Goals are important for motivation. But you are "worthy" *right now*. And you will continue to be worthy every step of the way.
Writing is a long journey, even (especially) after publication. No matter which publishing route you choose. Belief in your own value — and a daily celebration of your own work and words — will sustain you along the way.
Every word is absolutely true, by the way. I often tell folks that they should celebrate having done the work as much as they celebrate anything that flows from that work. Sometimes, they think I'm bullshitting them. I'm not. The work is sustaining. The rest is ... the rest.
Received some lovely news yesterday. And It Will Be a Beautiful Life was the bestselling book for 2021 at my local independent bookstore, This House of Books. I'm grateful to the bookstore—where I'm a proud member-owner (it's a co-op)—for being such a wonderful supporter of not just my work but of the many, many fine regional writers who are doing such important work here. And I'm grateful to the folks, near and far, who bought a copy from THoB and kept the oxygen flowing to an independent bookstore. The cultural life in my town is much the richer for its presence.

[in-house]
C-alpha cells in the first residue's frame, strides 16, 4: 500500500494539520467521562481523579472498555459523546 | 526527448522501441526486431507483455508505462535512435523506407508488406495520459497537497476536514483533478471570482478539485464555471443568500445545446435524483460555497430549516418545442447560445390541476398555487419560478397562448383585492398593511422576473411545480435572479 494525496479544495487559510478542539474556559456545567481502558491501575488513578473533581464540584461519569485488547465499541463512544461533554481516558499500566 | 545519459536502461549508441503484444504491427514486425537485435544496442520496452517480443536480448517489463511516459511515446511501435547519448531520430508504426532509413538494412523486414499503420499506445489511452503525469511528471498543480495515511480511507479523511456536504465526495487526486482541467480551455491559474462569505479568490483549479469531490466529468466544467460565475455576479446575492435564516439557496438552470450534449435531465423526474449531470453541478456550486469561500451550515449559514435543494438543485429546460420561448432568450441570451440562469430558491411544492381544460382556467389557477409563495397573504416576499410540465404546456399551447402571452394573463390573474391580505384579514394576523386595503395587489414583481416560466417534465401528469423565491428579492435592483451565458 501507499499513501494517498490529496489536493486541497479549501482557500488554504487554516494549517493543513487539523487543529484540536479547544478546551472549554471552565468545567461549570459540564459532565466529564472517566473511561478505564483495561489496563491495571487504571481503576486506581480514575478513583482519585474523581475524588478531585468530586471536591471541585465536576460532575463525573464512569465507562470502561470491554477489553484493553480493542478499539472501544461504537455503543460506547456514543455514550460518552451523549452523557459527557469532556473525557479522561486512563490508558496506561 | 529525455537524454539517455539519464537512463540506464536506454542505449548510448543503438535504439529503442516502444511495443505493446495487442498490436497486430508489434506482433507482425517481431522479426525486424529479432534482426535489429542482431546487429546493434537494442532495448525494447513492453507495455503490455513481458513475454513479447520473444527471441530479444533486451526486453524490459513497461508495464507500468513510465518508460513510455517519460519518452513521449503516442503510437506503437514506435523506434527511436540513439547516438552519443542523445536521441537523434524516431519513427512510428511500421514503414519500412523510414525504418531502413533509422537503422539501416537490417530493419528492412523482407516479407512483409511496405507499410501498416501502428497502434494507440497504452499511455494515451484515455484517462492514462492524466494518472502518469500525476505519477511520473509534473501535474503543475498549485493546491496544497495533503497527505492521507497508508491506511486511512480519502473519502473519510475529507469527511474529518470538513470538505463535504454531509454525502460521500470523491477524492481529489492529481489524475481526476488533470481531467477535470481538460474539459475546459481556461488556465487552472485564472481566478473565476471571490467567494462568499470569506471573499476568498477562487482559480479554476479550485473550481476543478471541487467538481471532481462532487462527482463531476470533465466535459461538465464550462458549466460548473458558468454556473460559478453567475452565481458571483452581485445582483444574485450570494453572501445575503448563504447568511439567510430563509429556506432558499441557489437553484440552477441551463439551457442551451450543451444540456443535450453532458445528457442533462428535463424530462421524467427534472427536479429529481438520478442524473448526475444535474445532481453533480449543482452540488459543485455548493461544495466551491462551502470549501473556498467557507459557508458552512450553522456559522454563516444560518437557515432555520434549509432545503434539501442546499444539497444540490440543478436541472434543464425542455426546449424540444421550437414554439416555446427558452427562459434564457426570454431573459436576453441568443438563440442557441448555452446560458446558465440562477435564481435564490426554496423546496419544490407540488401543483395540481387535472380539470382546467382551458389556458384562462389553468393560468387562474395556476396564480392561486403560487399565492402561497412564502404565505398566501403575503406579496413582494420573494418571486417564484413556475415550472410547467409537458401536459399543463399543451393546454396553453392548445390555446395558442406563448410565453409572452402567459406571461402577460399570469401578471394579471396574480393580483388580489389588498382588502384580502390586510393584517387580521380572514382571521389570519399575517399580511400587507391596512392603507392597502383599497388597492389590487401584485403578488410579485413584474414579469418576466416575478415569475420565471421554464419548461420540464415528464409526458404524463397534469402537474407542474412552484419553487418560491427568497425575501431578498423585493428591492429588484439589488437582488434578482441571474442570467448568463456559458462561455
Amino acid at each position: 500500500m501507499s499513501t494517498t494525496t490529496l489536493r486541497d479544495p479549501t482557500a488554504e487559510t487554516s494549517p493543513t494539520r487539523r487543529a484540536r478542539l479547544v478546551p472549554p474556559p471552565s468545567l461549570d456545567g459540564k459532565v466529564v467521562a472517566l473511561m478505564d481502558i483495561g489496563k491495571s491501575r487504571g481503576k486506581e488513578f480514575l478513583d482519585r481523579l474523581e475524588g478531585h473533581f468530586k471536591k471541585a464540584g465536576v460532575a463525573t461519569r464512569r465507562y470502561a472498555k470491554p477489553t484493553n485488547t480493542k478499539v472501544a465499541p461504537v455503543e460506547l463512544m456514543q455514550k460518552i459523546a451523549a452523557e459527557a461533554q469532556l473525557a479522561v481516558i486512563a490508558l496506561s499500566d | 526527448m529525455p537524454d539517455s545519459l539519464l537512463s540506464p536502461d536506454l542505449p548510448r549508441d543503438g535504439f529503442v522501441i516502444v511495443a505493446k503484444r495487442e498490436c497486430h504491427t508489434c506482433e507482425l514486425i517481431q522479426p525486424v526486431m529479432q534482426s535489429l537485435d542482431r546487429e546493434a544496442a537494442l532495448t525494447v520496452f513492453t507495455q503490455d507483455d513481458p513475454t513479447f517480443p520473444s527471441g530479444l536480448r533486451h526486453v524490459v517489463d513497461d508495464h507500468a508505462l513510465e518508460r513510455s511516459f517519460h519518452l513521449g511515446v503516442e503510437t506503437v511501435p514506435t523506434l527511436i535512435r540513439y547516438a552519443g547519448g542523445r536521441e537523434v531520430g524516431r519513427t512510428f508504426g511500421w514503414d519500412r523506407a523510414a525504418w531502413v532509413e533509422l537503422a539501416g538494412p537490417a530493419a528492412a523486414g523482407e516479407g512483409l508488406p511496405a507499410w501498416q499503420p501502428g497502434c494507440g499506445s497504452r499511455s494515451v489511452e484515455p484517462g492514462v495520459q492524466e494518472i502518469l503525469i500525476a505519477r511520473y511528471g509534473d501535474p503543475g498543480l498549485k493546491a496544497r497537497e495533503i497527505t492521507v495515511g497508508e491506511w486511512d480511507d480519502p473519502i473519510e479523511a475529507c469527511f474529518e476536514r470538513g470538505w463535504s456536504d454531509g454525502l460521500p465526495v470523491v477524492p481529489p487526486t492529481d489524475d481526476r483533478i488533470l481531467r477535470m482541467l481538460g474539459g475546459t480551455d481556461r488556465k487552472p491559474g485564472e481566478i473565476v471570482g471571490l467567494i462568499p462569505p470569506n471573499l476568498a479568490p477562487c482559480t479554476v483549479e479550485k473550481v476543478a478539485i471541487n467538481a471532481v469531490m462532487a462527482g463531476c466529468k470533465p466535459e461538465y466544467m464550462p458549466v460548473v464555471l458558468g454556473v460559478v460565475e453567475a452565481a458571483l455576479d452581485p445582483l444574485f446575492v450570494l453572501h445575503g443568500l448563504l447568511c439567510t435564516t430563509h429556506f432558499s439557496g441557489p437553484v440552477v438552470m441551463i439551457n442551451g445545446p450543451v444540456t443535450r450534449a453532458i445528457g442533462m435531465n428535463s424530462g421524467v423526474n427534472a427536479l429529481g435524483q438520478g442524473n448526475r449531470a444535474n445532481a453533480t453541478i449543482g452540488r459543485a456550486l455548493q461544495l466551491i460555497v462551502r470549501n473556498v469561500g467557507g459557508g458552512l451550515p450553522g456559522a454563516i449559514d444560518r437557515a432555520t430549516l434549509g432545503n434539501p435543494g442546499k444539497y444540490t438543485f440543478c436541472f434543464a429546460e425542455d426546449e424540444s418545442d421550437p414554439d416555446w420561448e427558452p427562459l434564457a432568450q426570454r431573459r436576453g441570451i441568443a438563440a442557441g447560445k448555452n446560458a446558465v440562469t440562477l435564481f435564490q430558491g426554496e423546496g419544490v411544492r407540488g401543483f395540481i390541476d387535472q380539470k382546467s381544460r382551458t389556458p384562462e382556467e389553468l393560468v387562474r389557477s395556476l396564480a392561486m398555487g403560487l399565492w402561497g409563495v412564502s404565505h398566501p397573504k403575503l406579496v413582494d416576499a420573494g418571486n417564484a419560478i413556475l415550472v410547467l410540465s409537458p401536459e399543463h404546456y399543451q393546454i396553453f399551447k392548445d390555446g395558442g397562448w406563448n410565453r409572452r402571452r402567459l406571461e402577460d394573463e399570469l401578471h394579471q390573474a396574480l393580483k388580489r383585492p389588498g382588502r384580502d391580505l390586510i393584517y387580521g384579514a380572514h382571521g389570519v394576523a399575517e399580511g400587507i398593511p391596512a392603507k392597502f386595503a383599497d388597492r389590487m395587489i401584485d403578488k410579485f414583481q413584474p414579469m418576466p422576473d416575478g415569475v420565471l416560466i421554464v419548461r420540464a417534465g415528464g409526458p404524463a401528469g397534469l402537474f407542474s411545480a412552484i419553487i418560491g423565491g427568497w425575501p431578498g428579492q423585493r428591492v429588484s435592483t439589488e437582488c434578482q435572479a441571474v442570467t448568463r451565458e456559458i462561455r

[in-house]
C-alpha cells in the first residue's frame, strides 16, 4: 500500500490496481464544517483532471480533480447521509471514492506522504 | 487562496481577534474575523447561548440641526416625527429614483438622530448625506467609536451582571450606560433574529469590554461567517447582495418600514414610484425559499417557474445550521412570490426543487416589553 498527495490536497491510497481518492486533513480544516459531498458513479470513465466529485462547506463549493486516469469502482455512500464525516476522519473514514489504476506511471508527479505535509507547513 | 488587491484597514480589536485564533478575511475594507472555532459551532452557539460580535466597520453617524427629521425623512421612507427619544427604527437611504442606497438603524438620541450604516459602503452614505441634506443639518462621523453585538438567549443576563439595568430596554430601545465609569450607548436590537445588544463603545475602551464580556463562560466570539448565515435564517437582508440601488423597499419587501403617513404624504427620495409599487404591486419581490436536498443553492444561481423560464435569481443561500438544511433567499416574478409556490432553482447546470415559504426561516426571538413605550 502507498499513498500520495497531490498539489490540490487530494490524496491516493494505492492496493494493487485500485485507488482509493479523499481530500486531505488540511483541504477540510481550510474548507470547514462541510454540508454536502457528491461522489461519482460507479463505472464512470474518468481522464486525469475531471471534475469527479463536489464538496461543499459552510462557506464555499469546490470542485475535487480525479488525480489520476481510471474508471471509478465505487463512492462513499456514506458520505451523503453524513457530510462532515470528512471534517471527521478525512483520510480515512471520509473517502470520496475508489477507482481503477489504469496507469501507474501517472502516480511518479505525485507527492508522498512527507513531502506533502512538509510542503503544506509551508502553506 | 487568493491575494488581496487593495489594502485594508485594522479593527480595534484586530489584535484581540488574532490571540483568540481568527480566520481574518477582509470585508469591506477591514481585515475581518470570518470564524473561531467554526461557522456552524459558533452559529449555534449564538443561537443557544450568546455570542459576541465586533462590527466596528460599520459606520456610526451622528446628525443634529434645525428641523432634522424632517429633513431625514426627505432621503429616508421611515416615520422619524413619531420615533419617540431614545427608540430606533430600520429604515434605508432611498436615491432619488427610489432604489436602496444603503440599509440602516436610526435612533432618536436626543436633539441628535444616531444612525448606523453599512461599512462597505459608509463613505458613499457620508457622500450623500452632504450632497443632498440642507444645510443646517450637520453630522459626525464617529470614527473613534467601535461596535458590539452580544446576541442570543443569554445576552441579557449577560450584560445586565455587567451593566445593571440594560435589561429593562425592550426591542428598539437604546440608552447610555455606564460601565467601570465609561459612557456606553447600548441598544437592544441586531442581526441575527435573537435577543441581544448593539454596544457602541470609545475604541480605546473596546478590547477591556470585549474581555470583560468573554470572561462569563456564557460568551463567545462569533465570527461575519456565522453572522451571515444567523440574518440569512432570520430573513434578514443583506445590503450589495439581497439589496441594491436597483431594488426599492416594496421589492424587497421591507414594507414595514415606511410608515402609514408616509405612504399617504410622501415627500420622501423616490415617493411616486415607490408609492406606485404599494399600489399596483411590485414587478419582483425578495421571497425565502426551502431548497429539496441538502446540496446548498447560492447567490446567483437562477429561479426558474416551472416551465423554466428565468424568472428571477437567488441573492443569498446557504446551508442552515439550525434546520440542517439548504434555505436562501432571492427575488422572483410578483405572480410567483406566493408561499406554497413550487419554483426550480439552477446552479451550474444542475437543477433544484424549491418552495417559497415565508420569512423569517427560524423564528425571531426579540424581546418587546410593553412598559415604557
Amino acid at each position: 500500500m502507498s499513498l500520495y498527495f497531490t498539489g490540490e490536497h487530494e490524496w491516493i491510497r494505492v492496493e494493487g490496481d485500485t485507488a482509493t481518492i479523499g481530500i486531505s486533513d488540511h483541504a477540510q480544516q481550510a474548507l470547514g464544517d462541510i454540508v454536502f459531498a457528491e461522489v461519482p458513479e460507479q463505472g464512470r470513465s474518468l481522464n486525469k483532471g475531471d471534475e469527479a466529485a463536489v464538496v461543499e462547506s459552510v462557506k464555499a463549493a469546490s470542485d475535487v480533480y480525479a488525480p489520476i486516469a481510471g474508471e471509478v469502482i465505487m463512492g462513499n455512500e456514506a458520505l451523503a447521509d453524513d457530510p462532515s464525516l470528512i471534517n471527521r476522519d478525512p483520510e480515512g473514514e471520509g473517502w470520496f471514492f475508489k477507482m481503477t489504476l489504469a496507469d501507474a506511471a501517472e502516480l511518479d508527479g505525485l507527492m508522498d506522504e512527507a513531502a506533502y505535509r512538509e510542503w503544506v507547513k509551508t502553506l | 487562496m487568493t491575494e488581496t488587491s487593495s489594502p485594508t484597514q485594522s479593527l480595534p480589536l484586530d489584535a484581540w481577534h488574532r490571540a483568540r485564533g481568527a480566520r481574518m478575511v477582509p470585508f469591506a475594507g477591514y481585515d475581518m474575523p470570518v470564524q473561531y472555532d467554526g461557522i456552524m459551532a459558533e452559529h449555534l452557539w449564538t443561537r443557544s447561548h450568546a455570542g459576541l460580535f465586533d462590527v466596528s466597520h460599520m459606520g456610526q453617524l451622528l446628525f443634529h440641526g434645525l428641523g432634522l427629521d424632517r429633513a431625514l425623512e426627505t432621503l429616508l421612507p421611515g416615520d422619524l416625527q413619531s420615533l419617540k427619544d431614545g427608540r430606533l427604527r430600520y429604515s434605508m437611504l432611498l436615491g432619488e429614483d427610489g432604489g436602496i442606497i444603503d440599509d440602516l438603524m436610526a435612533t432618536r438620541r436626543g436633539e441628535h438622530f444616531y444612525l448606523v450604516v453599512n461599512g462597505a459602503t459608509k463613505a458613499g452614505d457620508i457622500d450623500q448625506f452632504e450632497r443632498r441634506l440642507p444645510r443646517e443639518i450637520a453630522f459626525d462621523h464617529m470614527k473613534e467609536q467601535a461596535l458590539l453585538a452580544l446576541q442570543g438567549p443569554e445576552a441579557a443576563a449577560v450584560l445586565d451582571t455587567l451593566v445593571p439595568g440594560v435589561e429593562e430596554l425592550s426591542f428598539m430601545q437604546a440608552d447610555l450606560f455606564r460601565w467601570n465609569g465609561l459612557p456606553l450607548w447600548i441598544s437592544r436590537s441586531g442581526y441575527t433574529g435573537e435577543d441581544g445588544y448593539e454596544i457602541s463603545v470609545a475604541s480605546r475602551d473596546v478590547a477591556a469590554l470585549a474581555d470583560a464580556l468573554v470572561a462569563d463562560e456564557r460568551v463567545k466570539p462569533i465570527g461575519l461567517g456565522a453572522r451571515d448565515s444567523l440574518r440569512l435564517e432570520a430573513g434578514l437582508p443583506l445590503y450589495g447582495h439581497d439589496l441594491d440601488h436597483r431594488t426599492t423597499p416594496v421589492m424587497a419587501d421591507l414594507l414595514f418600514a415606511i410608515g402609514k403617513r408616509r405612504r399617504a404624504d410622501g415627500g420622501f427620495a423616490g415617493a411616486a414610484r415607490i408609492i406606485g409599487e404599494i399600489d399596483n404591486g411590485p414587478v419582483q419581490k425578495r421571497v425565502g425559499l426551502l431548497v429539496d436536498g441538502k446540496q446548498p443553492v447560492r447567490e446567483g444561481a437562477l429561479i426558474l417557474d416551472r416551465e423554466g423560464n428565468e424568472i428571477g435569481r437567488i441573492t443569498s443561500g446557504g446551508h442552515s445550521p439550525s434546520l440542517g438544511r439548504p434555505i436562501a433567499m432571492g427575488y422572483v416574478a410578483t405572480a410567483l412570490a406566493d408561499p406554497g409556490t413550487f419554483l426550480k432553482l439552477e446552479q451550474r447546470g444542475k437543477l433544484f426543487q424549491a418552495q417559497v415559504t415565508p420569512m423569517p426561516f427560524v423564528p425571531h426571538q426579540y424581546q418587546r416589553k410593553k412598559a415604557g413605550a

If you'd like a signed copy of the book, THoB will be happy to fulfill that desire. Simply order online and mention in the comment field that you'd like it signed, and I'll hop into my trusty blue Toyota, drive downtown and sign it for you.
And, hey, if it's a paperback you want, I have good news:
The paperback version releases in May, and you can preorder through THoB (I'll be happy to sign those, too, once they come in), through your local independent bookseller (please!) or wherever you get books.
I shouldn't be sitting here typing these words.
Were plans rock-solid, immutable things, I would be in my car right now, its nose pointed north, my pup Fretless in his bed in the backseat, on my way to a three-day adventure of meeting readers and introducing my new book to new friends.